• Support the company’s efforts to enhance the customer experience through better personalization and targeting,
  • Give the company’s business analysts easy access to all of the company’s information,
  • Allow the team to make smarter business decisions without needing IT support, and
  • Scale to support the company’s growth over the long term.

To meet these goals, Hasbe and his team created a modern data architecture that combined the strengths of both Apache Hadoop and cloud computing to deliver a highly scalable unified data platform for structured and unstructured data.

ZDP is based on:

  • Hortonworks Data Platform (HDP). With YARN as its architectural center, HDP provides a data platform for multi-workload data processing across an array of processing methods – from batch through interactive to real-time, supported by key capabilities required of an enterprise data platform – spanning governance, security and operations.
  • Google Cloud Platform (GCP), Google’s public cloud infrastructure-as-a-service (IaaS) offering.
  • Google BigQuery, a cloud-based tool for super-fast data query across massive data sets.
  • Tableau, a visualization and reporting tool suite.

After identifying its path forward, the zulily team was able to move from its vision to an in-production data platform in a mere four months. It will migrate all existing data processing to the new platform by the end of 2014.

“Our new platform enables analytics scenarios that were difficult to achieve with our former technology stack,” said Hasbe. “And we now have the ability to scale both storage and analytics on demand. To finally be ahead of the company’s growth curve is exciting for us.”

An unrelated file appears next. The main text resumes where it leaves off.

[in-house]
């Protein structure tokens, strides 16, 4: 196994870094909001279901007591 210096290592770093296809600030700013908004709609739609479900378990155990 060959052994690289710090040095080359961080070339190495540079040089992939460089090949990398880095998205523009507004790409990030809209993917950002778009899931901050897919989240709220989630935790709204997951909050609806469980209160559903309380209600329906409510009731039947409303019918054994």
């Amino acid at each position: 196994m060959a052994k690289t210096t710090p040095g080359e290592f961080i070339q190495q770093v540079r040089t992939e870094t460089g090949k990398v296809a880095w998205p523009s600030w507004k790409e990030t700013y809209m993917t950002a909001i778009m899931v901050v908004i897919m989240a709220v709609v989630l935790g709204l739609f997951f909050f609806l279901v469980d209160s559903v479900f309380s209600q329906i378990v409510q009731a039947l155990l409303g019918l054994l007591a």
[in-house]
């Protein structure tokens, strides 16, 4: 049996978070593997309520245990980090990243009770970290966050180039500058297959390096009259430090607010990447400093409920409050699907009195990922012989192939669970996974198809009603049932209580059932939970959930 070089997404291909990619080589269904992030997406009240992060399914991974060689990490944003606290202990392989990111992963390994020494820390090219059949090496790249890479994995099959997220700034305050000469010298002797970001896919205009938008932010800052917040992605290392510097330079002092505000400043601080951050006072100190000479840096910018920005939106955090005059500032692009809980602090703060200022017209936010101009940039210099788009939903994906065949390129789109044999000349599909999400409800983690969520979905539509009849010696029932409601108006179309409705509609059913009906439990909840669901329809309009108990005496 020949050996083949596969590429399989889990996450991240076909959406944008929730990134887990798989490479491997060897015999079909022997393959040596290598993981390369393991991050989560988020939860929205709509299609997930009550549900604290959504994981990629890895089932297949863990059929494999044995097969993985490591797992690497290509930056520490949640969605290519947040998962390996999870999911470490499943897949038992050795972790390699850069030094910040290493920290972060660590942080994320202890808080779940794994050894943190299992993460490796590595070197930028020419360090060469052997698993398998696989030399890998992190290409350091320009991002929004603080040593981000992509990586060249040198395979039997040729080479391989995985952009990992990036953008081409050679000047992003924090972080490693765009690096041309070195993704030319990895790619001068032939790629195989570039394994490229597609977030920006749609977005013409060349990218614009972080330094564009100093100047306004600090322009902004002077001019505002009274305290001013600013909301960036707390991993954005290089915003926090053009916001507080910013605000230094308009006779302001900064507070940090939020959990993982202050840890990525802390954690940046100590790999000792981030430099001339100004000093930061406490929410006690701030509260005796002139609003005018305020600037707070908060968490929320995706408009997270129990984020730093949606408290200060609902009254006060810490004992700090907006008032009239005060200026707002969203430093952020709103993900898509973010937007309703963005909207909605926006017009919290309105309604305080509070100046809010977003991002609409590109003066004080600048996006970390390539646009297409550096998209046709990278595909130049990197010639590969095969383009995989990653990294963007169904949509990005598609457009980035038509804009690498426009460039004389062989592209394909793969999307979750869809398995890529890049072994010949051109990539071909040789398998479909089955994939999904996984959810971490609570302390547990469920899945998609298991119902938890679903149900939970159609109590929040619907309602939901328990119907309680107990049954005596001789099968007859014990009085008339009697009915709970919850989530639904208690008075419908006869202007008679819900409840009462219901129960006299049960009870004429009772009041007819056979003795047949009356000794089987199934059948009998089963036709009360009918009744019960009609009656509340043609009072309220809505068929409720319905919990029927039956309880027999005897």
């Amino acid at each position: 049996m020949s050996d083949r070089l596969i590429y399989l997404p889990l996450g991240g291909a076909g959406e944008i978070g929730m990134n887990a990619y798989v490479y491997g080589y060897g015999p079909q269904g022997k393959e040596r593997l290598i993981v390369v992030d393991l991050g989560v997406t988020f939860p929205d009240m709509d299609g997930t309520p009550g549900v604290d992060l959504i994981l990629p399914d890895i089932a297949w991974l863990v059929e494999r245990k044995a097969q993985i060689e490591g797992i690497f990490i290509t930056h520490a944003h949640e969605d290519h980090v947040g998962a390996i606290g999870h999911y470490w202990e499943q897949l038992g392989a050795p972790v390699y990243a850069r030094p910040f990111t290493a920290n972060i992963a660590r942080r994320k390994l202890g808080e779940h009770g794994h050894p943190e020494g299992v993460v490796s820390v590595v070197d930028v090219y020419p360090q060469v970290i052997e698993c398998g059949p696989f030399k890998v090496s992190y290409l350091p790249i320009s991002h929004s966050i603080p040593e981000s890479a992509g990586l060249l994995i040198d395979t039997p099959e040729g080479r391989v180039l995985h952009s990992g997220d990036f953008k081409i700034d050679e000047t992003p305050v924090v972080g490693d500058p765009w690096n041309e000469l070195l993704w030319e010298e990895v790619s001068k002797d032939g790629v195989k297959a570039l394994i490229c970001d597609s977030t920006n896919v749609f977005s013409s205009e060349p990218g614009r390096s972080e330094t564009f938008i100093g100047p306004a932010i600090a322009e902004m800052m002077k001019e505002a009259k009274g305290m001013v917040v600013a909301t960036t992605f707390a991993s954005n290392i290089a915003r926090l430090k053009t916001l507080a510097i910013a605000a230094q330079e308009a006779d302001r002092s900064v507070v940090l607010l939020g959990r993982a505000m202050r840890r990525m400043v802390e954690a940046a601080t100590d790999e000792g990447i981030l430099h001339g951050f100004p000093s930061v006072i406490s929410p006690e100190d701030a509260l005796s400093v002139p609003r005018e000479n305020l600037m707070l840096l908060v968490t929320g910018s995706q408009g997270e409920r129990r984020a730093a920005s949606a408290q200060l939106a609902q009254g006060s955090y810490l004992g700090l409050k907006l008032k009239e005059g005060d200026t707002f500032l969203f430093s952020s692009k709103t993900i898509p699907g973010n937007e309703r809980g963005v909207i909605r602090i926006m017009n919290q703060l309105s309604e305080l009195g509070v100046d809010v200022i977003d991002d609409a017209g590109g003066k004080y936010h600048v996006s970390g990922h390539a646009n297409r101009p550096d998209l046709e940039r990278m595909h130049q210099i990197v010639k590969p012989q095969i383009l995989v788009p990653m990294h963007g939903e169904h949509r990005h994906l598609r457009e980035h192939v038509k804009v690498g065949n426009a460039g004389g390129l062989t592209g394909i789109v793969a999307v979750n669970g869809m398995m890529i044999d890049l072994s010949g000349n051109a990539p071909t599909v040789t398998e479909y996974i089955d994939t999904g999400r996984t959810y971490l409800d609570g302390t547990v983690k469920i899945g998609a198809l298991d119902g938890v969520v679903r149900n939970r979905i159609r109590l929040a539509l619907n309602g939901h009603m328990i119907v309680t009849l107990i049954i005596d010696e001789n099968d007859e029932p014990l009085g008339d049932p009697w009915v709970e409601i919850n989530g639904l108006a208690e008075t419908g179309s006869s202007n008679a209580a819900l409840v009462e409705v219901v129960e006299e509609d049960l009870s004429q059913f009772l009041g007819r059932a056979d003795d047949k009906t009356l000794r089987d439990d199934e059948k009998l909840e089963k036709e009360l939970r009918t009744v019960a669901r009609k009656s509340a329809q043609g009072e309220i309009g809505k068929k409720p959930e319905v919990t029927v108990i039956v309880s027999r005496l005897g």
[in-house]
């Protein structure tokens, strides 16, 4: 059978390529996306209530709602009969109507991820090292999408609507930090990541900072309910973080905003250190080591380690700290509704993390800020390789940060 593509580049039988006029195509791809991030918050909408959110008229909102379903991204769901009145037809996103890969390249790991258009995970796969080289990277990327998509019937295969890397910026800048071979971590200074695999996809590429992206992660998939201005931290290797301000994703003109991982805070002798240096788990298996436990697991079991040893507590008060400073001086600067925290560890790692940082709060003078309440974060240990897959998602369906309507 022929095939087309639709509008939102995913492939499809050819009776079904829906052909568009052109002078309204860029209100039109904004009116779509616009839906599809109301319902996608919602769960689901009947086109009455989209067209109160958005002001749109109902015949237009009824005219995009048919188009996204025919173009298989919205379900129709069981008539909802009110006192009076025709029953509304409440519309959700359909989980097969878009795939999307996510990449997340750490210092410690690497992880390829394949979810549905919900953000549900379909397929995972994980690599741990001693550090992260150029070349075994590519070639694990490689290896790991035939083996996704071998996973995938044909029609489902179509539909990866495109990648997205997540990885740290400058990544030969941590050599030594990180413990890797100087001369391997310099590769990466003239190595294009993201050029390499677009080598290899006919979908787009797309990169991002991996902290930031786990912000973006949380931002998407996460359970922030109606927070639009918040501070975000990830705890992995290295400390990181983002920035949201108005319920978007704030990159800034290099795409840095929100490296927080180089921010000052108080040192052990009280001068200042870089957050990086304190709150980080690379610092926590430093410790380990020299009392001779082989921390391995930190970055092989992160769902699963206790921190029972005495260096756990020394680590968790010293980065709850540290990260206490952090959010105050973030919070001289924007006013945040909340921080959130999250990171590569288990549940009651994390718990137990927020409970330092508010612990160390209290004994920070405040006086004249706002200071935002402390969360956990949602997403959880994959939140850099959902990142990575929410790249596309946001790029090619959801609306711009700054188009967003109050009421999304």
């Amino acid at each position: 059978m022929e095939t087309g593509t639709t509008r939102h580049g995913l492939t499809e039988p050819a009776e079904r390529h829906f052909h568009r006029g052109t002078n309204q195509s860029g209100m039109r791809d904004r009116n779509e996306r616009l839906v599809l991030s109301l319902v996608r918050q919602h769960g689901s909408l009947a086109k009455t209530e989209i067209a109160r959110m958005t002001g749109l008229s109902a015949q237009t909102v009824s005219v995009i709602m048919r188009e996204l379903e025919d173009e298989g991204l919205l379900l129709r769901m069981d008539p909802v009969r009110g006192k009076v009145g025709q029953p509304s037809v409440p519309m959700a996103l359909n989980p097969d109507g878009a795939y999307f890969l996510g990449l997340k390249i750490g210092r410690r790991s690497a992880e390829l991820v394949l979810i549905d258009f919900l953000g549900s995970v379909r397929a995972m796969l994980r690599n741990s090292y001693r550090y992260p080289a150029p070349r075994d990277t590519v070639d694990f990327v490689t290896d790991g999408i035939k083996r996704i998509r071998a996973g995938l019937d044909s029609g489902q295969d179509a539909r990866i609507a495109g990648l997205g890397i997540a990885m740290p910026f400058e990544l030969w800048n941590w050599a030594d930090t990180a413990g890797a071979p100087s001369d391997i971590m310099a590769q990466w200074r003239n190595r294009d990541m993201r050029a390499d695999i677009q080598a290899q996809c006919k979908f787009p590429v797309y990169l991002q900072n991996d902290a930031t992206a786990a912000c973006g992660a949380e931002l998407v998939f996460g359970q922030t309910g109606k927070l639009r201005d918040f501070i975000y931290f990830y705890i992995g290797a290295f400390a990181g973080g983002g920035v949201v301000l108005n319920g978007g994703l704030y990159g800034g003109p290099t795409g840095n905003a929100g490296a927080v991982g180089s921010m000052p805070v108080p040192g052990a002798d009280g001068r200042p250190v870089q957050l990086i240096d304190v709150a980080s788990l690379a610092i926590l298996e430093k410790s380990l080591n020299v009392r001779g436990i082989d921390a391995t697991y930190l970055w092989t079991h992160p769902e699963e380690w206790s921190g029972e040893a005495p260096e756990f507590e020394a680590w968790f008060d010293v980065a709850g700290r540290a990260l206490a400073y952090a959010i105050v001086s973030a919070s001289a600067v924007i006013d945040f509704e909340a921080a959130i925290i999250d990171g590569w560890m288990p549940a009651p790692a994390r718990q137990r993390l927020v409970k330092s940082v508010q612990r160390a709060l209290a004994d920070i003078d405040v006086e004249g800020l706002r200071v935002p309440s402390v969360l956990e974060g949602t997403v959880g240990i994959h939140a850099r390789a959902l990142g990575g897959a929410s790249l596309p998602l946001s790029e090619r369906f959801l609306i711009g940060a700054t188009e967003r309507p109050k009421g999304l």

For Luke Friang, zulily’s chief information officer, the ZDP platform creates important new opportunities for the company.

“Data is everything to us, yet we really struggled with how to properly consume and harvest a mass of data to provide our customers with a great experience,” said Friang. “Our new platform empowers us to use data all over the business. It drives the content of the email that our customers receive in the morning. It drives how and when we ship customers the products they order. It drives what customer sees in the mobile app versus what customer sees in a browser on their computer. It’s allowing us to make sure that we’re tailoring customer experiences appropriately, throughout the entire lifecycle as a zulily customer.”

From Friang’s perspective, it all comes down to supporting the business’ ability to derive new insights and make quick decisions.

“This platform is allowing us to take questions that we couldn’t answer to the point where we can answer them,” he said. “It is allowing us to accelerate decision making processes from weeks, days and hours to minutes, seconds and milliseconds. From an off-line analytics activity to a real-time decision-making processes embedded within a piece of software. That’s the value.”

“Hortonworks’ depth of knowledge was invaluable to us in this process,” added Friang. “The responsiveness of their team, and their ability to get things done and get issues fixed, were key to our ability to get ZDP off the ground.”

zulily does Hadoop. With Hortonworks Data Platform

Apr 26

Apache Ambari 1.5.1 is Released!

Big Data Comments Off on Apache Ambari 1.5.1 is Released!

This week Ambari 1.5 version was released. Need to try it out. Smile Check out post from HortonWorks.

Yesterday the Apache Ambari community proudly released version 1.5.1. This is the result of constant, concerted collaboration among the Ambari project’s many members. This release represents the work of over 30 individuals over 5 months and, combined with the Ambari 1.5.0 release, resolves more than 1,000 JIRAs.


This version of Ambari makes huge strides in simplifying the deployment, management and monitoring of large Hadoop clusters, including those running Hortonworks Data Platform 2.1.

Ambari 1.5.1 contains many new features – let’s take a look at those.

Apache Ambari 1.5.1 is Released! | Hortonworks

Mar 27

Am investigating various offerings with Hadoop. This is a very good article by Sriram Krishnan and Eva Tse from Netflix. Smile Awesome.. Smile